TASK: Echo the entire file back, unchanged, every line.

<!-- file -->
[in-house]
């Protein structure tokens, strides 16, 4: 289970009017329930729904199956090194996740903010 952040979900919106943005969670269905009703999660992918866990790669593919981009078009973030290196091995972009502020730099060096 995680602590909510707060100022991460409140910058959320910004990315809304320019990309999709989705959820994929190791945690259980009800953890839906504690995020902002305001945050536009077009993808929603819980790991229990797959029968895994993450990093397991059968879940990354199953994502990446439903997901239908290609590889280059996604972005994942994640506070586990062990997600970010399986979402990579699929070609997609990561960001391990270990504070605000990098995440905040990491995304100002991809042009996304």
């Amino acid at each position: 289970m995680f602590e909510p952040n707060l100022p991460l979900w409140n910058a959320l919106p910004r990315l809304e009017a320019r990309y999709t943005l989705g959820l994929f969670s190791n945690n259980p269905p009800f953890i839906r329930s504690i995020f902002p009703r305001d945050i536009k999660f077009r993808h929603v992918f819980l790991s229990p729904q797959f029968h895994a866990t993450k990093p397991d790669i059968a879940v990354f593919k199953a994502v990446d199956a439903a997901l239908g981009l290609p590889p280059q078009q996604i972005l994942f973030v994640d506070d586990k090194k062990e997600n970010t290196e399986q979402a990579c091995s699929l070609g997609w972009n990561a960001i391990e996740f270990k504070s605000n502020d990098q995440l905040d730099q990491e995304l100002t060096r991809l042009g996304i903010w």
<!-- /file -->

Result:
[in-house]
């Protein structure tokens, strides 16, 4: 289970009017329930729904199956090194996740903010 952040979900919106943005969670269905009703999660992918866990790669593919981009078009973030290196091995972009502020730099060096 995680602590909510707060100022991460409140910058959320910004990315809304320019990309999709989705959820994929190791945690259980009800953890839906504690995020902002305001945050536009077009993808929603819980790991229990797959029968895994993450990093397991059968879940990354199953994502990446439903997901239908290609590889280059996604972005994942994640506070586990062990997600970010399986979402990579699929070609997609990561960001391990270990504070605000990098995440905040990491995304100002991809042009996304």
């Amino acid at each position: 289970m995680f602590e909510p952040n707060l100022p991460l979900w409140n910058a959320l919106p910004r990315l809304e009017a320019r990309y999709t943005l989705g959820l994929f969670s190791n945690n259980p269905p009800f953890i839906r329930s504690i995020f902002p009703r305001d945050i536009k999660f077009r993808h929603v992918f819980l790991s229990p729904q797959f029968h895994a866990t993450k990093p397991d790669i059968a879940v990354f593919k199953a994502v990446d199956a439903a997901l239908g981009l290609p590889p280059q078009q996604i972005l994942f973030v994640d506070d586990k090194k062990e997600n970010t290196e399986q979402a990579c091995s699929l070609g997609w972009n990561a960001i391990e996740f270990k504070s605000n502020d990098q995440l905040d730099q990491e995304l100002t060096r991809l042009g996304i903010w």